Table of Contents
  1. GStreamer & Threads
  2. Thread-Sharing GStreamer Elements
  3. Available Elements
  4. Little Benchmark
  5. Conclusion
GStreamer & Threads

In GStreamer, by default each source is running from its own OS thread. Additionally, for receiving/sending RTP, there will be another thread in the RTP jitterbuffer, yet another thread for receiving RTCP (another source) and a last thread for sending RTCP at the right times. And RTCP has to be received and sent for the receiver and sender side part of the pipeline, so the number of threads doubles. In the sum this gives at least 1 + 1 + (1 + 1) * 2 = 6 threads per RTP stream in this scenario. In a normal audio scenario, there will be one packet received/sent e.g. every 20ms on each stream, and every now and then an RTCP packet. So most of the time all these threads are only waiting.

Apart from the obvious waste of OS resources (1000 streams would be 6000 threads), this also brings down performance as all the time threads are being woken up. This means that context switches have to happen basically all the time.

To solve this we implemented a mechanism to share threads, and in the end as a result we have a fixed, but configurable number of threads that is independent from the number of streams. And can run e.g. 500 streams just fine on a single thread with a single core, which was completely impossible before. In addition we also did some work to reduce the number of allocations for each packet, so that after startup no additional allocations happen per packet anymore for buffers. See Mathieu’s upcoming blog post for details.

In this blog post, I’m going to write about a generic mechanism for sources, queues and similar elements to share their threads between each other. For the RTP related bits (RTP jitterbuffer and RTCP timer) this was not used due to reuse of existing C codebases.

Thread-Sharing GStreamer Elements

The code in question can be found here, a small benchmark is in the examples directory and it is going to be used for the results later. A full-featured benchmark will come in Mathieu’s blog post.

This is a new GStreamer plugin, written in Rust and around the Tokio crate for asynchronous IO and generally a “task scheduler”.

While this could certainly also have been written in C around something like libuv, doing this kind of work in Rust is simply more productive and fun due to its safety guarantees and the strong type system, which definitely reduced the amount of debugging a lot. And in addition “modern” language features like closures, which make working with futures much more ergonomic.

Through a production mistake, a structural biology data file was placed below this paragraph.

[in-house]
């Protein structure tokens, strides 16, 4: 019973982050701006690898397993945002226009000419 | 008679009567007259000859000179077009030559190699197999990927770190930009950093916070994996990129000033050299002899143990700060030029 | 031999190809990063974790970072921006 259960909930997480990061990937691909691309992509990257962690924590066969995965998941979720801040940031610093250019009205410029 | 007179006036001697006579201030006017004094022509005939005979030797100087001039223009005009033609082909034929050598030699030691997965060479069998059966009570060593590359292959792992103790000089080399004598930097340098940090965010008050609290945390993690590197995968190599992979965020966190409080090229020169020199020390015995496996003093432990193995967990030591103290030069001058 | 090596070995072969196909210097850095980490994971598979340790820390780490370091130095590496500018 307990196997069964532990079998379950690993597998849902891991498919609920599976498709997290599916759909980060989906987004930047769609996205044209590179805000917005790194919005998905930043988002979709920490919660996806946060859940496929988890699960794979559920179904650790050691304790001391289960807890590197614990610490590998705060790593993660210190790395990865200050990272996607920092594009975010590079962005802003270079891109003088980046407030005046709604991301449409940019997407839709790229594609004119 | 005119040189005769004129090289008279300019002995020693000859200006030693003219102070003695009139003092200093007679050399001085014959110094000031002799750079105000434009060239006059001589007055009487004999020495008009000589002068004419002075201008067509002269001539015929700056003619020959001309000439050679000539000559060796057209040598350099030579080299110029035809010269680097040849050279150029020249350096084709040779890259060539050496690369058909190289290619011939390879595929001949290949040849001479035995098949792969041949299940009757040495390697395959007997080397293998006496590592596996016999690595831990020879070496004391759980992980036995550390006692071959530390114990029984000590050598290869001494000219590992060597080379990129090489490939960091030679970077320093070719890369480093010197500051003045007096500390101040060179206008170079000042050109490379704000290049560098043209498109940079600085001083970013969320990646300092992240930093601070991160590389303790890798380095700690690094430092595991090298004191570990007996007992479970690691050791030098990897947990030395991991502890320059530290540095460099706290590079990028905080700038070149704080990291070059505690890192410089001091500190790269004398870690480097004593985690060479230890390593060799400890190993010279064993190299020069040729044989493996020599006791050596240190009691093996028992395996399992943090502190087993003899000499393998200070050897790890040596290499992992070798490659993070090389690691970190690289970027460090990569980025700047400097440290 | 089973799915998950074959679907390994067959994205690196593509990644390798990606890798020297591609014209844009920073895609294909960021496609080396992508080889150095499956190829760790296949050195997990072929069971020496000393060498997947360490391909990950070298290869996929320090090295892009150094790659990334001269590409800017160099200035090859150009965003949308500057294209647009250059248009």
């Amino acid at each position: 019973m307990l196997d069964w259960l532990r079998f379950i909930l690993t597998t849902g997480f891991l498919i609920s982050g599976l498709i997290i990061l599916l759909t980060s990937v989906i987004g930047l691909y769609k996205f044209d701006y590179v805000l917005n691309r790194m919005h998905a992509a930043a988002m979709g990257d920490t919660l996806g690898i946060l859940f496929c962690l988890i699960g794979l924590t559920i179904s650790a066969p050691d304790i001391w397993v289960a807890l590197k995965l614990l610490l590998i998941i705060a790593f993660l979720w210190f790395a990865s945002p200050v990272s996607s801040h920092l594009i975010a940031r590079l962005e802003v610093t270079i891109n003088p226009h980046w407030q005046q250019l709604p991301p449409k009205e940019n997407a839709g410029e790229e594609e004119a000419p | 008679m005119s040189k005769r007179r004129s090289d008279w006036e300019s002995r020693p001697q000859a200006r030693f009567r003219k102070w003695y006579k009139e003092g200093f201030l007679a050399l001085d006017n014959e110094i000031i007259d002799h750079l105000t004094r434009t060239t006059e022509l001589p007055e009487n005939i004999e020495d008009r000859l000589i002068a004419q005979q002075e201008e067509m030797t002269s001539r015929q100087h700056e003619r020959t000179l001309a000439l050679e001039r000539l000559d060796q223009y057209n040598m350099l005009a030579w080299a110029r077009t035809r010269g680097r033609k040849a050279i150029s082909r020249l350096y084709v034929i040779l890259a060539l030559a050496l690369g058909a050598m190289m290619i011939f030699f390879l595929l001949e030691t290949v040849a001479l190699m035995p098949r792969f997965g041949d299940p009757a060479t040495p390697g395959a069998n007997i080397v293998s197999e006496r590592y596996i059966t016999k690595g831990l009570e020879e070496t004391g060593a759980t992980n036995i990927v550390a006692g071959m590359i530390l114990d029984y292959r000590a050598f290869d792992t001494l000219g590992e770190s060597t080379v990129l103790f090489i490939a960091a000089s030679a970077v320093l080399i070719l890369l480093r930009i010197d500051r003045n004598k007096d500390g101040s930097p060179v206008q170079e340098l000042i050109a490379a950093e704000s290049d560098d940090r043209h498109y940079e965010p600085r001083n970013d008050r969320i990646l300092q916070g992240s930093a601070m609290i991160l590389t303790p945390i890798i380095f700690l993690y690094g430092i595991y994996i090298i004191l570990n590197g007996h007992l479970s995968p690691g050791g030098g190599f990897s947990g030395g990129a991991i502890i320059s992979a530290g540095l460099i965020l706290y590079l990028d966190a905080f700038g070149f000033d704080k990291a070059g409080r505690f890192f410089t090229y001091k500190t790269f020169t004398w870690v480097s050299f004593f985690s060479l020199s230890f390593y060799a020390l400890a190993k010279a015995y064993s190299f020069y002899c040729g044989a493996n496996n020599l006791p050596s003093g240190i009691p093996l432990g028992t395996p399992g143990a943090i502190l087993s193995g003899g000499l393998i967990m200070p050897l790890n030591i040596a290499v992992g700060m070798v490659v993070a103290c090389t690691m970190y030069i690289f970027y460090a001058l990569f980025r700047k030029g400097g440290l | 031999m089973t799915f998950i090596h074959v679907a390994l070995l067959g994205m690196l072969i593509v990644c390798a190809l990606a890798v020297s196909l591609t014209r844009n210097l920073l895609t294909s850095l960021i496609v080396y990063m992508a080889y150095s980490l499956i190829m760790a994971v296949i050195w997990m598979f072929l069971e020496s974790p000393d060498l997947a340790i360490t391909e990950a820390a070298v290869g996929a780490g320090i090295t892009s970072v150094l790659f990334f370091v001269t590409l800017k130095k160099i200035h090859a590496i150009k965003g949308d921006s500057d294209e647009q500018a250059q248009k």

When using these elements it is important to have full control over the pipeline and its elements, and the dataflow inside the pipeline has to be carefully considered to properly configure how to share threads. For example the following two restrictions should be kept in mind all the time:

  1. Downstream of such an element, the streaming thread must never ever block for considerable amounts of time. Otherwise all other elements inside the same thread-group would be blocked too, even if they could do any work now
  2. This generally all works better in live pipelines, where media is produced in real-time and not as fast as possible
Available Elements

So this repository currently contains the generic infrastructure (see the src/iocontext.rs source file) and a couple of elements:

  • an UDP source: ts-udpsrc, a replacement for udpsrc
  • an app source: ts-appsrc, a replacement for appsrc to inject packets into the pipeline from the application
  • a queue: ts-queue, a replacement for queue that is useful for adding buffering to a pipeline part. The upstream side of the queue will block if not called from another thread-sharing element, but if called from another thread-sharing element it will pause the current task asynchronously. That is, stop the upstream task from producing more data.
  • a proxysink/src element: ts-proxysrc, ts-proxysink, replacements for proxysink/proxysrc for connecting two pipelines with each other. This basically works like the queue, but split into two elements.
  • a tone generator source around spandsp: ts-tonesrc, a replacement for tonegeneratesrc. This also contains some minimal FFI bindings for that part of the spandsp C library.

All these elements have more or less the same API as their non-thread-sharing counterparts.

API-wise, each of these elements has a set of properties for controlling how it is sharing threads with other elements, and with which elements:

  • context: A string that defines in which group this element is. All elements with the same context are running on the same thread or group of threads,